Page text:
Download Festival 2022 – A review from a staff member

By Kira Gibson

I dreamed of one day going to Download Festival. My dream came true this year when I was able to arrive at Donington Park, ready for Download 2022 in June. 

I wasn’t expecting to walk nearly three miles just to get to the arena, where I would be camped out with the rest of the merchandising staff working the event. 

The site was massively spread out, with the village being another mile or two away from the arena in the opposite direction to where I’d originally come from. Another mile away from the arena was the RIP area where they had their own stage and stalls (a perk of being able to afford to camp in that area). 

The day I turned up, I was dropped off at 6:30am at the blue gate and had to walk for what seemed like forever in a straight line, unsure if I was going in the right direction to get to work. Instead of it being forever, it was more like an hour, along three miles on a straight road, carrying and pulling a suitcase and my tent, along with my bedding and other things needed for the week (June 8-12). 

I’d never been camping alone, had no idea how to put up a tent and yet I still pushed myself with excitement that I was finally here at the festival I’d dreamed about for the last 19 years of my life.

My role in the event meant I was able to access anywhere on the site, and I could enjoy the premium showers and toilets that were only allocated for RIP ticket holders. All of this added to my happiness about working at the event I’d only ever wished I could be a part of. 

During the lead up to the event, I added many groups on social media to figure out what to expect during the festival, something of which came in handy on the job. Posting on social media about what I was selling brought ticket holders to my stall and sent rumours flying around the site about what was being sold at the stall I worked for the majority of the week. 

Previous years Download RIP memorabilia (Photo credit Kira Gibson)

I was able to see what bands I wanted to see, as I was given breaks during the day to go and watch bands and get something to eat. Shifts varied depending on where you were stationed and if you wished to work more hours after you finished working after the stall you were on had closed, you were given that choice. 

However, the week wasn’t without challenges. The festival was a cashless event which caused major issues for me when buying my lunch. I was being paid for lunch during the day with cash. Thankfully, there was a co-op shop in the village which took cash on a couple of tills so I was able to have something to eat other than Pot Noodles and snacks that the company provided. 

Another issue that had arisen during my time at the festival was multiple brushes with security guards that challenged me on my staff status and on my disabilities. 

I was challenged on the second night at the festival due to forgetting my hi vis at the stall where I was working for the weekend. I was informed I wasn’t allowed to access my tent due to not having it, because I wasn’t allowed in the arena without it. I did end up being able to go to my tent without it, because another guard talked to me about it and we sorted the issue, but it didn’t stop a few people eyeing me up and wondering whether I was staff or not despite having the wristband. 

The biggest problem I had with security was on the Saturday night after Iron Maiden. I came back from the village after they had finished and the crowd had been funnelled out to the different campsites across the park. I came to cross the crowd and when they stopped for a minute to let a vehicle through, I crossed the busy street. I was confronted by a security guard who, despite me having a hoodie saying I was staff and the wristband, did not believe I was staff and certainly didn’t believe I was disabled.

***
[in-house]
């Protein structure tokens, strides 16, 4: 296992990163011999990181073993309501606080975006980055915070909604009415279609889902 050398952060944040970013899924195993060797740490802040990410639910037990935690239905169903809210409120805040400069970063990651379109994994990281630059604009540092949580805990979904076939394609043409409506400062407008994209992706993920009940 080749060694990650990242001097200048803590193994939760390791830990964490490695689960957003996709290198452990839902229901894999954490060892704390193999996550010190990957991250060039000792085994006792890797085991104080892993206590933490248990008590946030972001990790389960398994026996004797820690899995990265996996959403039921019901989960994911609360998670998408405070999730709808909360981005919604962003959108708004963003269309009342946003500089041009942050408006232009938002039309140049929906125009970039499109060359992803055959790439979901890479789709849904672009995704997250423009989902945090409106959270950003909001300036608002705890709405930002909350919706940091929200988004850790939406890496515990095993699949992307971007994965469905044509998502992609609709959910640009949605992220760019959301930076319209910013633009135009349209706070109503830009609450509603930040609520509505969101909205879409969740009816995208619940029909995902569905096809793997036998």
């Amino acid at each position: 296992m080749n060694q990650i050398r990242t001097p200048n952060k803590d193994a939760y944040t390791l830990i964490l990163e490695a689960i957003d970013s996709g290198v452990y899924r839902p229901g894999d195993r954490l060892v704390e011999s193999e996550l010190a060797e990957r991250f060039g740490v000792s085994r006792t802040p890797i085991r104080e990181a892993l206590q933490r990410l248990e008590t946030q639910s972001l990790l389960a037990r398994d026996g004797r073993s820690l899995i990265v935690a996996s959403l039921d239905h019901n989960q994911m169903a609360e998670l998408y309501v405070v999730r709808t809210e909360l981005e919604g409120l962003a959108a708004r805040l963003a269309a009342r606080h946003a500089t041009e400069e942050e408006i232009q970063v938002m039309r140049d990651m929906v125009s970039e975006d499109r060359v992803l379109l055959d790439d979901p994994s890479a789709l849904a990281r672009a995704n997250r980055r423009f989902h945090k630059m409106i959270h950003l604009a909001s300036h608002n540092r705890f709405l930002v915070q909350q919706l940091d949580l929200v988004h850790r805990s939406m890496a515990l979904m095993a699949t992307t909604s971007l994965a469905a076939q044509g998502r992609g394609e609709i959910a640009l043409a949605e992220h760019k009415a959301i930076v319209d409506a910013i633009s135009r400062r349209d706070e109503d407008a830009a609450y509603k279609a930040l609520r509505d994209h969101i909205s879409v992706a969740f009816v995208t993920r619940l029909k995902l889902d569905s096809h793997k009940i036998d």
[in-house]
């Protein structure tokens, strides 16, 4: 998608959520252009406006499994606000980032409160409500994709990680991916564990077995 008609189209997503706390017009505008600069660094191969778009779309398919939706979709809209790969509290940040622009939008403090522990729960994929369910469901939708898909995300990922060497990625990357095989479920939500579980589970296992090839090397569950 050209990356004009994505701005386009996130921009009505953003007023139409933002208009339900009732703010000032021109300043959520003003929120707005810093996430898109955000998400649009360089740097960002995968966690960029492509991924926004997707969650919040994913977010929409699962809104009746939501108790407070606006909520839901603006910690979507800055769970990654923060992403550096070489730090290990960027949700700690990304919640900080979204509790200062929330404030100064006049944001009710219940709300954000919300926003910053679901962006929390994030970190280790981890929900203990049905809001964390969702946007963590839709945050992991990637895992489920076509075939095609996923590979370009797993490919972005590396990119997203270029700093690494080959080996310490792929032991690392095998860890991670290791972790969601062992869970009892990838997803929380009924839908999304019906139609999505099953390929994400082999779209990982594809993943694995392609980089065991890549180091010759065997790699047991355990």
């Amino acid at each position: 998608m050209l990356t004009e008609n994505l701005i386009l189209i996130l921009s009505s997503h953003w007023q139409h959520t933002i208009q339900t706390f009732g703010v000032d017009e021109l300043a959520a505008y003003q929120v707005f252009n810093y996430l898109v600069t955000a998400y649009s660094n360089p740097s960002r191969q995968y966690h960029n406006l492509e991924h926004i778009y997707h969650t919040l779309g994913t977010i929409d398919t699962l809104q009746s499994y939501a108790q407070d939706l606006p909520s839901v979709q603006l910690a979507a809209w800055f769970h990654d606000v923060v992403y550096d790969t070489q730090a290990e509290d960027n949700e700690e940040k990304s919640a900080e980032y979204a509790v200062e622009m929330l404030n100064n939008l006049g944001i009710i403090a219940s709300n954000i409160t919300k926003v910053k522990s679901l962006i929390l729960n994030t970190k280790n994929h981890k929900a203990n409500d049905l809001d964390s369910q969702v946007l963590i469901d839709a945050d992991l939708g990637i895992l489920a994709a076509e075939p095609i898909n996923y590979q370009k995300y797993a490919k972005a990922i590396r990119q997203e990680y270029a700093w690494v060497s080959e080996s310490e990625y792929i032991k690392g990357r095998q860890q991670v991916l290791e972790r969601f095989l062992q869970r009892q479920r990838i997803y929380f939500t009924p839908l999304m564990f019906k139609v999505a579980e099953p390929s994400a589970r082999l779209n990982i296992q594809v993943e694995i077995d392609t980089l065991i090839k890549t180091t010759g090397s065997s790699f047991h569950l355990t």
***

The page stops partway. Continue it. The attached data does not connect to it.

The guard wanted me to walk the long way round, back to the village to get to my campsite… which was in the arena and the complete opposite direction to where they were sending me. I told them I was disabled (not even a day before this, I was struggling to walk) and they looked me up and down, and said with a hint of disgust in their voice: ‘I’ve heard all of that before.’

I was able to resolve the issue by talking to one of their superiors after the particular security guard had walked away, but it highlighted a bigger problem across the site. Some people only decided to enforce the rules when it suited them. Others were around me at the time that weren’t staff and hadn’t been approached by anyone. 

An ex-security guard at Download who attended as a normal attendee this year with his family, Stephen Hemphill said: “We had our autistic children searched on Sunday evening which we have taken to the head of Festival Republic and the matter has been settled. The days before we were never searched at all.

“The matter is resolved and I have full respect for Festival Republic on how they handled it.

“We have had this issue sorted for everyone as my kids’ disability isn’t visible so some staff will be trained a lot better.”

His experience, along with mine and many others, shows that sometimes not everything goes to plan. Whether it’s staff or members of the public, something can always go wrong. However, it’s the way that people handle it that can show how well a festival is run. 

The experience I had working at Download 2022, was one of the best weeks of my life. I was able to see bands I had wanted to see for a long time, and meet some amazing people who I am still in contact with nearly two months later. 


New Leicester band plays first concert

by Kas Ellis

An up and coming Leicester band played their first concert on Saturday, March 12th. 

Robbie Childerhouse, the bassist for Leave Your Body Behind, performed with his two other bandmates at the SoundHouse. 

After only a month together, the band took to the stage with their seven song setlist, featuring six of their original songs. 

“It was nerve-wracking,” Robbie said. “It was extremely intense.”